Introduction

Sri Mahishamardini or Durga

Sri Mahishamardini or Durga, the Goddess of the Universe, possesses different forms and aspects. She is a powerful aspect of the feminine Goddess in Hinduism. Parvati, the wife of Lord Shiva is a form of Durga. She is also called Shakthi, the Goddess of Energy/Power.

She is best known for destroying the Buffalo demon Mahishasura. When Mahishasura drove the Gods out of their heaven, they appealed to Durga to help them, and each God gave her his weapon. Durga's slaying of Mahishasura, was why she is also called the Mahishamardini, the slayer of Mahishasura.

Besides the literal interpretation of Mahishamardini establishing righteousness and removing evil through Her pastimes of war, there is an esoteric interpretation wherein the demons are regarded as the baser qualities of human kind such as lust, greed, anger, covetousness, dishonesty, etc.

Worship of Mahishamardini dates back to more than seven thousand years.

Kadiyali Sri Mahishamardini Temple

Kadiyali Mahishamardini


Udupi is an important town on the west coast of India. It is famous for the Lord Sri Krishna Temple. There are four Temples dedicated to Goddess Durga in four corners of this town. Sri Mahishamardini Temple of Kadiyali in Shivalli, 2 miles west of Udupi, is one of them, Sri Mahishasuramardini Temple in Byloor, Udupi, Sri Kannarpaadi Jaya Durga Temple, in Kannarpaadi, Udupi and Sri Durga (in the form of a Linga) Temple in Puttoor, Udupi are the other three temples.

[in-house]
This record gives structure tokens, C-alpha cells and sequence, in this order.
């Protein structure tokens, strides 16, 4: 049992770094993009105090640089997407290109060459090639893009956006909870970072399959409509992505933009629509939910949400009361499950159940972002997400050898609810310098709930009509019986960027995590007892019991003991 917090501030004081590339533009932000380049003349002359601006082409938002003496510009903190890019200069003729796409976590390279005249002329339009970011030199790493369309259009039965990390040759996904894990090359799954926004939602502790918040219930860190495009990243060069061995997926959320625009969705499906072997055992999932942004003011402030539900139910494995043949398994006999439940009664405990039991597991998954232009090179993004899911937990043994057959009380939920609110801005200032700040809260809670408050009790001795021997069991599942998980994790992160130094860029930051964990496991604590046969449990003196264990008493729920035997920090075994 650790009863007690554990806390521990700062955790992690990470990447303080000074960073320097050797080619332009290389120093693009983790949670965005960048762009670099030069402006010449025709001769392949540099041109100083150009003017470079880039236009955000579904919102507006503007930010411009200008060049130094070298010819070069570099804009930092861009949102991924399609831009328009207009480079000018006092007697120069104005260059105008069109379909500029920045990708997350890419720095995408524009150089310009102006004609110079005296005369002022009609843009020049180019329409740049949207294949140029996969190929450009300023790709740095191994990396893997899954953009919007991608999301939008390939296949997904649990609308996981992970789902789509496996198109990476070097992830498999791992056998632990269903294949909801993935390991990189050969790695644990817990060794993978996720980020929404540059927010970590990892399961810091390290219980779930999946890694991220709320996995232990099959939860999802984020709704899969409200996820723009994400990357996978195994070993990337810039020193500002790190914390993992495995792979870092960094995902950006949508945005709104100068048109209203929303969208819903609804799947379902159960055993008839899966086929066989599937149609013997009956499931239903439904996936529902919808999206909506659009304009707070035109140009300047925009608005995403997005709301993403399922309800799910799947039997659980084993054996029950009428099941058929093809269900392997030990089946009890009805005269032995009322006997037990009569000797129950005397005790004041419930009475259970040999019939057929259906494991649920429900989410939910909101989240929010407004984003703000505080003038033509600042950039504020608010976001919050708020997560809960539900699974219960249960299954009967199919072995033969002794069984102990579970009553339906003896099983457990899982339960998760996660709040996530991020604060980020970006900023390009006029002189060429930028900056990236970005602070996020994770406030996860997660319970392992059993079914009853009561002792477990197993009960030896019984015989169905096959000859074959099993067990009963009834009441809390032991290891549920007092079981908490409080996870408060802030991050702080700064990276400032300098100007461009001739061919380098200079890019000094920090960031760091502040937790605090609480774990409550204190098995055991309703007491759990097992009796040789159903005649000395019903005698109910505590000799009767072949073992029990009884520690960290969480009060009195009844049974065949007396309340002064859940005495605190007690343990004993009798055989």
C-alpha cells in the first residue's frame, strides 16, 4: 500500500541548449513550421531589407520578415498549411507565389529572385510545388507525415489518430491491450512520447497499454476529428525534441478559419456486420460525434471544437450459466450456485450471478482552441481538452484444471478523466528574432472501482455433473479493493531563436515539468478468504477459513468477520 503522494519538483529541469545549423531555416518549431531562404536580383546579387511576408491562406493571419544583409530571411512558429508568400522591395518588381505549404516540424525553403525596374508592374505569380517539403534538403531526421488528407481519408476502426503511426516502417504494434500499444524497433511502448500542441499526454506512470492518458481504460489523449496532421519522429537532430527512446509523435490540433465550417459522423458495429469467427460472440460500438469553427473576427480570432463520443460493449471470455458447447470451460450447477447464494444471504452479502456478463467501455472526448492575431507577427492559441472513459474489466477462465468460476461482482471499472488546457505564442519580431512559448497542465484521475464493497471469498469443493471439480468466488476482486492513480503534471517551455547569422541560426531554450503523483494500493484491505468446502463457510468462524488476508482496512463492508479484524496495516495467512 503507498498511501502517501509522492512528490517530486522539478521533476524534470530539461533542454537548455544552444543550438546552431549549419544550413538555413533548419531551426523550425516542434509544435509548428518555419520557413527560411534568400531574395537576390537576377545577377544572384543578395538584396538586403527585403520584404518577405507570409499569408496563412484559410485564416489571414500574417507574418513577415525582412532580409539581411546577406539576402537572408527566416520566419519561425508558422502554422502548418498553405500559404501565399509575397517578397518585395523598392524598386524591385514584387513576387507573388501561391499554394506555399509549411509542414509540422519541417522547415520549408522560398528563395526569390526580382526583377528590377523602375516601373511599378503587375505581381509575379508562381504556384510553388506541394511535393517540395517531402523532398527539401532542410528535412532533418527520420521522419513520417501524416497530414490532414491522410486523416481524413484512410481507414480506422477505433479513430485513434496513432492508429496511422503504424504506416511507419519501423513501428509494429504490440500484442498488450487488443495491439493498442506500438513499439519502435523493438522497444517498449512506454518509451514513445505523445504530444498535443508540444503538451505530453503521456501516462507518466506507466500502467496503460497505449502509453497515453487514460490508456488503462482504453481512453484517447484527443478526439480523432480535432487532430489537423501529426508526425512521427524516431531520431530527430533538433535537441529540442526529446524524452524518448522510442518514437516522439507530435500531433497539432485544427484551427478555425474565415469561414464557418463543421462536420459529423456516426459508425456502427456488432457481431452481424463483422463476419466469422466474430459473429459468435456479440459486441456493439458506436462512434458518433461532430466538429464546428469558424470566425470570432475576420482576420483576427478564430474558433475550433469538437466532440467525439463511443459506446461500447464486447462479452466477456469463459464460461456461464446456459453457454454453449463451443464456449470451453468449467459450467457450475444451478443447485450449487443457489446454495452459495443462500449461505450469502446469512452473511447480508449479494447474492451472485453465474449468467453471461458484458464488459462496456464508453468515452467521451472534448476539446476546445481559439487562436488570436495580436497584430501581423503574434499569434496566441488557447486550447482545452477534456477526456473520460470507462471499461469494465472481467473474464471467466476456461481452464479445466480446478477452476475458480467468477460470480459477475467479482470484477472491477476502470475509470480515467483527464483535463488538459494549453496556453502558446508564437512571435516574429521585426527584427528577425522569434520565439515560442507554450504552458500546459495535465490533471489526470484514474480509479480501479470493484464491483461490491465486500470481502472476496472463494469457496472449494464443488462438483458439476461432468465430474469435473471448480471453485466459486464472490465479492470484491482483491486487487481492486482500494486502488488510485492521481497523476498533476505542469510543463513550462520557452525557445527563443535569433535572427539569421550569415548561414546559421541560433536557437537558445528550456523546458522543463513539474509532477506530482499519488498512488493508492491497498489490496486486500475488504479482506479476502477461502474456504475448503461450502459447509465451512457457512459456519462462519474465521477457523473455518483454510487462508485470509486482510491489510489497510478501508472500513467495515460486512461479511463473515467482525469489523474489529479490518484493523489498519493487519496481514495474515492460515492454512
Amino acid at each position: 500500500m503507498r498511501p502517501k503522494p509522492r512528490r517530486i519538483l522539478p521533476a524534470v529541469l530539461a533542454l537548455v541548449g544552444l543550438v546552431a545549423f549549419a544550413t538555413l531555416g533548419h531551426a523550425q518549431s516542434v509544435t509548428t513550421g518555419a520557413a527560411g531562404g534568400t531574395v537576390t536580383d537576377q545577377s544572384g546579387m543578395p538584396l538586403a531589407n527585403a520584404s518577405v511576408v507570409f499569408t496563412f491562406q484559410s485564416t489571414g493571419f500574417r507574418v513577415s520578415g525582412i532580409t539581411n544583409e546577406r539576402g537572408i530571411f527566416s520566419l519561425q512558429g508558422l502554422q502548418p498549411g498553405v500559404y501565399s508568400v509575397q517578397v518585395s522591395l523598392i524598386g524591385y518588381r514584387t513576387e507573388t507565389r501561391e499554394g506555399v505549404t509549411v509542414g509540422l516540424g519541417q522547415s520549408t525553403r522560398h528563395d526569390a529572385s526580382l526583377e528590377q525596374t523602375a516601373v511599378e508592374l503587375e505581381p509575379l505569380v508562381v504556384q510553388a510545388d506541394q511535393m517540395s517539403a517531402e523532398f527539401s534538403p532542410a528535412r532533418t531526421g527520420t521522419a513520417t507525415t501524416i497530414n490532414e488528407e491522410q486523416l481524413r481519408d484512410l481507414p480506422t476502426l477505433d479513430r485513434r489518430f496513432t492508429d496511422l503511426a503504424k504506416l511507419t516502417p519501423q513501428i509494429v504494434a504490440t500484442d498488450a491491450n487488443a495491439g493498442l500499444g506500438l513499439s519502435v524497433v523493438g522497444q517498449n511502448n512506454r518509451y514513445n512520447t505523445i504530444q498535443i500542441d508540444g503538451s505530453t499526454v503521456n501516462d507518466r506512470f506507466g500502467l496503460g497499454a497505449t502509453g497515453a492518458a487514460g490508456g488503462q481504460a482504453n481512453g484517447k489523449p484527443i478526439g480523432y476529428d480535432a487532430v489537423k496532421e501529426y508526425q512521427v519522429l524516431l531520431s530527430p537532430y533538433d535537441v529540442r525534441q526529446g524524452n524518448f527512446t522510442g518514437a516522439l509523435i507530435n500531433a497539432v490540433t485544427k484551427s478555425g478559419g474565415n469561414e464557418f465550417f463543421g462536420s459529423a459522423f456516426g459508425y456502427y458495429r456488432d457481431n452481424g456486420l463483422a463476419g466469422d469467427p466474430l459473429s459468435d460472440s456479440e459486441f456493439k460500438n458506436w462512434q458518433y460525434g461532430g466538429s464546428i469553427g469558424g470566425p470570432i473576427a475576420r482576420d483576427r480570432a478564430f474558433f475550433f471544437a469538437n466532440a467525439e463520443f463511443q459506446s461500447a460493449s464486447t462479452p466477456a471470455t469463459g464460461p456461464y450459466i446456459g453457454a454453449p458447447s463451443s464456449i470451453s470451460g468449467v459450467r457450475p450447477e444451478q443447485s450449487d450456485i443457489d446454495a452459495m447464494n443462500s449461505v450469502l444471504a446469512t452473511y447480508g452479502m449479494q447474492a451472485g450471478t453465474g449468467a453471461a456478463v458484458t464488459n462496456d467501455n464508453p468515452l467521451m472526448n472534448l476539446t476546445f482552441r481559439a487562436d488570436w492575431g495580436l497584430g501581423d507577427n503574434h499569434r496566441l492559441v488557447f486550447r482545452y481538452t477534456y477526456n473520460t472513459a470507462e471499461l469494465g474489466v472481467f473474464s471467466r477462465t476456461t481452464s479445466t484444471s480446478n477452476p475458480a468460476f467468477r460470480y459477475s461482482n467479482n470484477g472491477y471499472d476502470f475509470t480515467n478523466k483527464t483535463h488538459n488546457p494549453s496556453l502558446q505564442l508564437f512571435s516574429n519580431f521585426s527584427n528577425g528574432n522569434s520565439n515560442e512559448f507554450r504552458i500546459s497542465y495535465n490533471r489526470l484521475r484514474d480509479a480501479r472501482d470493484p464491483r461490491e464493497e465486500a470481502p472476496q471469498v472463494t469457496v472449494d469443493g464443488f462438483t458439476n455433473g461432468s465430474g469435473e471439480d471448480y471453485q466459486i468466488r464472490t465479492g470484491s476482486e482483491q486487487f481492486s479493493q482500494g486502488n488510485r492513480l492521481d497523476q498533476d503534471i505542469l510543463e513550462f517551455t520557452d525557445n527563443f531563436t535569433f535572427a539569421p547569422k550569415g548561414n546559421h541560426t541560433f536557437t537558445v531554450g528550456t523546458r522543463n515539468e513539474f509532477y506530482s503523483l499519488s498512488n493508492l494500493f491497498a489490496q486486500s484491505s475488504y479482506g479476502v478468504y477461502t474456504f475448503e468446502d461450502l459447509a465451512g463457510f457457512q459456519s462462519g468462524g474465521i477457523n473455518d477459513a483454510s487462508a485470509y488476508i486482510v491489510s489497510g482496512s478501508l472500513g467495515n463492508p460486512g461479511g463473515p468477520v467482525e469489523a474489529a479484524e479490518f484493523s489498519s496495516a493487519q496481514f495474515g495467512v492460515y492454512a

Kadiyali Mahishamardini Temple of Udupi, South India, is one of the oldest temples in the Udupi district and has a history of more than 1200 years. According to the famed archaeologist, Late Dr. P. Gururaja Bhatt, this Temple is as ancient as Sri Ananteshwara Temple of Udupi, established as early as in the 7th Century and is thus more ancient than the Lord Sri Krishna Temple. He based this opinion on the style of sculpture of the Vigraha (statue) of Kadiyali Mahishamardini, which resembles the style of Chalukyas of Badami. The unique features of the statue are as follows:

The statue of Mahishamardini is in a standing posture. She has four arms. In Her upper right hand, She holds the Prayaga Chakra (the discus) and in Her upper left hand, the Shanka (conch shell). She is piercing the head of Mahishaasura, the Buffalo shaped Demon, who has fallen at Her feet, with the Trishul (Trident) held in Her lower right hand. She is pulling the tail of Mahishaasura with Her lower left hand. This emphatically portrays the helplessness of the Demon whose abdomen is bulging due to the pressure exerted by the pulling of his tail.

The bearing of the Goddess in the standing posture, Her facial expression and the casual way of Her holding the weapons shows that it is but a child's play for Her to vanquish evil. This is a sculpture of unique beauty, devoid of any ornamental trappings. One falls under Her divine spell the moment they lay eyes on Her.